How to Style Your Curly Hair
For decades, enthusiasts and hairstylists have managed to distill all hair style categories into four very broad, very general categories – straight, wavy, curly, and kinky curly – to help you figure out how to care for and style your hair.
What are each of the 4 types of hair?
Type 1 hair = straight hair
Type 2 hair = wavy hair
Type 3 hair = curly hair
Type 4 hair = kinky curly
Each category also contains three a, b and c subcategories that allow for further breakdown of each hair type.
How do I know what type of hair I have?
Well, it sounds obvious, but the only way to really know your hair type is to look at a lot of pictures and charts like the one we created above. It’s important to remember that most people have more than one type of hair – for example, my curls are a natural mix of type 3 curls and type 4 wool curls.
Sure, I could use an in-depth styling routine to make my curls tighter and look more evenly type 3, but without any product, styling or diffusion, my hair naturally dries into loose curls (I classify my hair as 2c/3a). So, when determining your hair type, look at hair in its natural state, without styling, and compare it to the table above.
Type 1: Straight hair
Straight hair can range from thin and silky to thick and voluminous. But the one thing all straight hair types have in common? Dazzling shine, thanks to the oils on the scalp that easily slip and slide down the length of the hair to keep it moisturized and healthy. While some hair critics believe there is only one type of straight hair, I believe there are a variety of textures out there. Let’s break them down, shall we?
Type 1a hair tends to be the flattest, thinnest, and smoothest of the straight hair types. It takes magic to keep bobby pins or relaxers from slipping out of straight hair.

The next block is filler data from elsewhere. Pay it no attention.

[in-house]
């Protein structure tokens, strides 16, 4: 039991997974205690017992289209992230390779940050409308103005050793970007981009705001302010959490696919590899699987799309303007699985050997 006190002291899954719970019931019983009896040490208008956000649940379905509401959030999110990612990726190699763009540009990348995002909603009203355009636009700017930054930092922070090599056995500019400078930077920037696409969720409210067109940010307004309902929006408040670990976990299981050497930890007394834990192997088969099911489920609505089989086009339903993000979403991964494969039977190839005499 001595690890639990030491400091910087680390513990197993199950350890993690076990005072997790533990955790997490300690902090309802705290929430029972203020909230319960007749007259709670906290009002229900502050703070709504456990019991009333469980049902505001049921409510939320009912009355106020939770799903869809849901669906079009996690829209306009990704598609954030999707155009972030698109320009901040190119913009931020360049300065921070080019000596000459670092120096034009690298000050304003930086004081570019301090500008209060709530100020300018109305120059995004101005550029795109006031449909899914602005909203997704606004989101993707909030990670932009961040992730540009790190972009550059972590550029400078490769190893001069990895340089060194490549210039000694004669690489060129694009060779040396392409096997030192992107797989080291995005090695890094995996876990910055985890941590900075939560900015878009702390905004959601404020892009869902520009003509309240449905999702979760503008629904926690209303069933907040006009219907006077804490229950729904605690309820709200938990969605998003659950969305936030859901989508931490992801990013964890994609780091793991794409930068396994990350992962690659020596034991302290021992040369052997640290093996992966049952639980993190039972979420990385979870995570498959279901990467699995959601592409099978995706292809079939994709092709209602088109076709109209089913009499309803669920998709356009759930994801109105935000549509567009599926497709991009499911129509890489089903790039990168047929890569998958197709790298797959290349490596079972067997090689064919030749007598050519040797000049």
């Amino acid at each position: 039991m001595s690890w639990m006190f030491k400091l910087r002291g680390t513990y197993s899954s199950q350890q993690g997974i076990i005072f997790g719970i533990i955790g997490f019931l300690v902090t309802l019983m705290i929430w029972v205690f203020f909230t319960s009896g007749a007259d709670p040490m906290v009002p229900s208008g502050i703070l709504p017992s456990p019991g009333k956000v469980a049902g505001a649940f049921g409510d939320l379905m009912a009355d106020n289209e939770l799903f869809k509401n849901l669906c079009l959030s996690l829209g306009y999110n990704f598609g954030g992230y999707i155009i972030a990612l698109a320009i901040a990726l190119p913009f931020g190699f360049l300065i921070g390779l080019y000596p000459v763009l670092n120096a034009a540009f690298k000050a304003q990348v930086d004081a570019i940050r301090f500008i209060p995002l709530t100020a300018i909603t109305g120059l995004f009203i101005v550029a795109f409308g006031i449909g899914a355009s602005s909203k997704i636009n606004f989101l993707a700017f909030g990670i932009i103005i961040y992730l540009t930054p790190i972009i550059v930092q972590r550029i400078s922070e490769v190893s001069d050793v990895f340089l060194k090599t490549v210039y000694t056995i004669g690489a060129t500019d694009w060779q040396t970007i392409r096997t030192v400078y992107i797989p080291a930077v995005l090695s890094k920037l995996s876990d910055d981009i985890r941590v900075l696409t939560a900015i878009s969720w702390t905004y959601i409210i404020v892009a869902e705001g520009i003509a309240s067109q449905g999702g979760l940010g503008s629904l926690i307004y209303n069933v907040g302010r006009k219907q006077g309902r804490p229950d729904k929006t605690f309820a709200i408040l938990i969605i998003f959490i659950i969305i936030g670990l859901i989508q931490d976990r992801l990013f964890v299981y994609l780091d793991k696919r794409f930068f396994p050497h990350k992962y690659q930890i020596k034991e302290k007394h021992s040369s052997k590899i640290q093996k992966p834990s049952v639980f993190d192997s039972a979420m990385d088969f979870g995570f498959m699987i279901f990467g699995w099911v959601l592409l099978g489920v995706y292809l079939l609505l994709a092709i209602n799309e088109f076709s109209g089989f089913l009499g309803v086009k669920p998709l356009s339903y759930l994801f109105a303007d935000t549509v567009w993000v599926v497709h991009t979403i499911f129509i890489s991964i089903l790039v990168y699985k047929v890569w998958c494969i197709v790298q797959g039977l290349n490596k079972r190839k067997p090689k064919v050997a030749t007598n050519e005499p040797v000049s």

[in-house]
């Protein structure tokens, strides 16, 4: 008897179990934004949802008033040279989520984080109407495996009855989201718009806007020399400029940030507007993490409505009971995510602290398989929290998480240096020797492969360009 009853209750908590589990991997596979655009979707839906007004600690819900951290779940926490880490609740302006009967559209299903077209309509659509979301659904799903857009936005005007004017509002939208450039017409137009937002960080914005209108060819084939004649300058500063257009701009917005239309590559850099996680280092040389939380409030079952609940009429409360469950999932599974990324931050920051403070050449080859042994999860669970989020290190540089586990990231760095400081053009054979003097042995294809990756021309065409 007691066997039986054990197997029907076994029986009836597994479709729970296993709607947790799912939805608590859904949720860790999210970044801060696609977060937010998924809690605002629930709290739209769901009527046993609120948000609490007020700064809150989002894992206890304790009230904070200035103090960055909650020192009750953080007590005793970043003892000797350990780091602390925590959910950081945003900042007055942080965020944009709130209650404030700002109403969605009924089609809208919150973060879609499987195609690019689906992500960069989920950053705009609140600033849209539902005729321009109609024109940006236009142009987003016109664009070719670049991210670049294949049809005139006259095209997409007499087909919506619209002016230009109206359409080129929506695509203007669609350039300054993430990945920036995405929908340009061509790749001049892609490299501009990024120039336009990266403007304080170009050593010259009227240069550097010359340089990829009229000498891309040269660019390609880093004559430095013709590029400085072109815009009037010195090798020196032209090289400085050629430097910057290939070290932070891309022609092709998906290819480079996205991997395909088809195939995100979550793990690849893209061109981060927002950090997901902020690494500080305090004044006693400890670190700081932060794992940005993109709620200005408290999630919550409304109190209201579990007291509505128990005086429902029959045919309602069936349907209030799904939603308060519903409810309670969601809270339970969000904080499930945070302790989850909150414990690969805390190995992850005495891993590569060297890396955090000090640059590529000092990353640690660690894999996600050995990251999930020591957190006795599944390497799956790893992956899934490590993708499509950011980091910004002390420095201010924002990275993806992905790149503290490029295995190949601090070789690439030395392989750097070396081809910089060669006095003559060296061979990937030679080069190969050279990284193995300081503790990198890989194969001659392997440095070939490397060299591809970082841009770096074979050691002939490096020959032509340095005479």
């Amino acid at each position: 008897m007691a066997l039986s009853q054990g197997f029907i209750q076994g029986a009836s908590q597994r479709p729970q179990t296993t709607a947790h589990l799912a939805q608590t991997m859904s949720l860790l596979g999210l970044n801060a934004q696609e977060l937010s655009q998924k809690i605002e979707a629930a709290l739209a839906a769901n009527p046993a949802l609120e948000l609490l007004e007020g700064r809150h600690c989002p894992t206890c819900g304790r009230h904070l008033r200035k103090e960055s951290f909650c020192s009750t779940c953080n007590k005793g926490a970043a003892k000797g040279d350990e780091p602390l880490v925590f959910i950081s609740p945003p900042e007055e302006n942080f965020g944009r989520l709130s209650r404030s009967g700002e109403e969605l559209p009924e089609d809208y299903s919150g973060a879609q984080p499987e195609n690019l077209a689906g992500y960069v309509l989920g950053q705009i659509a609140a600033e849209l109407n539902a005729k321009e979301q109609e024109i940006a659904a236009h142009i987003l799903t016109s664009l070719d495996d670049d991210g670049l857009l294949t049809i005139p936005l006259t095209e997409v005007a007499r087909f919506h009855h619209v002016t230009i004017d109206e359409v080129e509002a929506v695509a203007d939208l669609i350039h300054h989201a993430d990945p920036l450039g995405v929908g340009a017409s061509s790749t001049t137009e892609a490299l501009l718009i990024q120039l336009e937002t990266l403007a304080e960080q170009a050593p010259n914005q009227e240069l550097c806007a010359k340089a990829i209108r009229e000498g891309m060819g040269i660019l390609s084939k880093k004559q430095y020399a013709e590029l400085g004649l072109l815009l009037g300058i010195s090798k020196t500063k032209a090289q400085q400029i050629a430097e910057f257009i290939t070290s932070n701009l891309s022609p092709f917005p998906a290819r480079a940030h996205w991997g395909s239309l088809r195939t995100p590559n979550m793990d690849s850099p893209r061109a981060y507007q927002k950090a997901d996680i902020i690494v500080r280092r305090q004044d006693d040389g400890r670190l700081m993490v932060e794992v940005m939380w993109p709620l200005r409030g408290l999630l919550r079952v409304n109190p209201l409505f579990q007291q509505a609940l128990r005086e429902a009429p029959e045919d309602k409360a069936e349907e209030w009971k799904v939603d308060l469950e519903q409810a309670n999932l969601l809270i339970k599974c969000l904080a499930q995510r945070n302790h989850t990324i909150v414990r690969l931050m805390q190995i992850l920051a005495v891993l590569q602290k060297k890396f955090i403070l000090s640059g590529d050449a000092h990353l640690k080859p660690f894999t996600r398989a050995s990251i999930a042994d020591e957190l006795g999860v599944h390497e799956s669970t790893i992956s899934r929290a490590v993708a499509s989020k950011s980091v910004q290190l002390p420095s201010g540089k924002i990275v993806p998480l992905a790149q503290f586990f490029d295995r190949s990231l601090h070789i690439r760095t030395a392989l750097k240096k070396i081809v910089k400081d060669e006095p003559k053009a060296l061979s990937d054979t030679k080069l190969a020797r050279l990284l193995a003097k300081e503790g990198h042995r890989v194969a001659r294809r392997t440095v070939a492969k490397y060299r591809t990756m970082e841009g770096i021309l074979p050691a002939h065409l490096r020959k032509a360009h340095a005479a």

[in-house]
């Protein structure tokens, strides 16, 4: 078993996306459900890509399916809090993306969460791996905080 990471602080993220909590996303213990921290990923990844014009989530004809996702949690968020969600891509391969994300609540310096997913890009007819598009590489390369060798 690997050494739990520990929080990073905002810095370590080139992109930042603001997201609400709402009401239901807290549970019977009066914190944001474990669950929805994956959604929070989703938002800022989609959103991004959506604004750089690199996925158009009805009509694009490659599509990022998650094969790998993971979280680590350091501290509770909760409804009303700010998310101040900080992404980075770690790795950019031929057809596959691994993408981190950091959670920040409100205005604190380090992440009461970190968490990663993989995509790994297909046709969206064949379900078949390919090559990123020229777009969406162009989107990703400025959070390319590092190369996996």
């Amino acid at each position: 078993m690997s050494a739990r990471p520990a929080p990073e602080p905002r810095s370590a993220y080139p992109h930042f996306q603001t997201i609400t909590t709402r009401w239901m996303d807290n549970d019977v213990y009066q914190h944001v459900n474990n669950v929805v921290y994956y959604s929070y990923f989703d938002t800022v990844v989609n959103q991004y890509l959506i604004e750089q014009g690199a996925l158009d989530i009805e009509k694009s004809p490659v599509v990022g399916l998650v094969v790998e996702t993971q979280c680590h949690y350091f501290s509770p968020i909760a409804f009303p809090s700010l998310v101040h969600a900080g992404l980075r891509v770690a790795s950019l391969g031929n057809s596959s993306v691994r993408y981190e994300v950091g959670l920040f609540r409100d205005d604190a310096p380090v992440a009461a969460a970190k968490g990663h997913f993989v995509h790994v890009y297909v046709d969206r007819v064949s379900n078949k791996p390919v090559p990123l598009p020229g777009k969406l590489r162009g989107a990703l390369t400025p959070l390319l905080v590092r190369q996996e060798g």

Type 1b hair is still very straight, but also has some bends and some thicker strands. Your biggest enemy is probably greasy roots, not puffy and/or dry ends.
Type 1c hair is thicker and coarser, which means they are also more prone to frizz, puffiness and dryness. If your straight hair is also damaged (chemically, color and heat treated), you’ll likely fall into Type 1c.
TYPE 2: Wavy Hair
Wavy hair tends to have definite and multiple bends from root to tip. This means that if your hair is “just, like, a weird lump or two,” you’re probably using Type 1 straight hair rather than true Type 2 wavy hair. Type 2 waves can range from perfect beach waves to tousled, indeterminate bends and bumps, and they’re also one of the easiest hair types to play with.
Unlike 1c hair, 2a hair types have a flat S-shaped pattern that gives them a wavy shape. Type 2a hair is finer and flatter than any other type 2, and can be blown out and straightened easily.
Type 2b hair tends to have a more defined S-shaped wave – often with fine and/or medium thickness – and is more prone to curl and volume, especially if the hair is damaged.
2c hair types are still primarily S-shaped waves, but they can also mix in some loose curls and rougher textures (since they’re right on the edge of Type 3 curls). 2c waves tend to curl easily and are defined by quick loosening.
Category 3: Curly Hair
In order for you to be part of the curly hair club, your hair must have real curls – that is, sections that curl around themselves like a spring, not sections that swing back and forth like a flat S-shape. It’s common and quite possible to have multiple curl textures on your head at the same time.
Unlike type 2C hair, which is mostly waves and some loose curls, type 3A hair is mostly loose curls with only some waves. type 3a curls tend to be finer, easily blown out and super reactive to the elements.
Type 3b hair will usually have curls that are as round as your fingers or markers. These curls are more bouncy and tight than Type 3a curls, but they are also more prone to dryness and frizz.
Type 3c curls are significantly tighter than Type 3b curls, like the size of a straw or pencil, and are thickly packed together, giving your hair a lot of volume. They are also the most prone to dryness and breakage of the 3 types of curls.
Category 4. Kinky curly hair
kinky-curly, can have a mix of textures, from tightly coiled, spring-like patterns (S-shaped) to zigzag patterns that don’t actually curl around themselves (Z-shaped). Because of their twists and angles, scalp oils can’t easily lubricate your strands, making Type 4 hair the most fragile, dry and vulnerable of all hair types, but also the easiest to style.
Type 4a hair has the tightest, smallest coils – usually mixed with some type 3c curls – that can barely wrap around a crochet hook.
Type 4b (and c!) Instead of curling or coiling around itself, hair of type 4b is curved in a sharp zigzag pattern, its circumference resembling the spring of a ballpoint pen. type 4b hair shrinks and dries more easily than type 4a.
Type 4c hair has a Z-shaped pattern that is tighter than Type 4b hair, and it naturally has less cuticle than any other hair type, which means it needs moisture, moisture, and more moisture.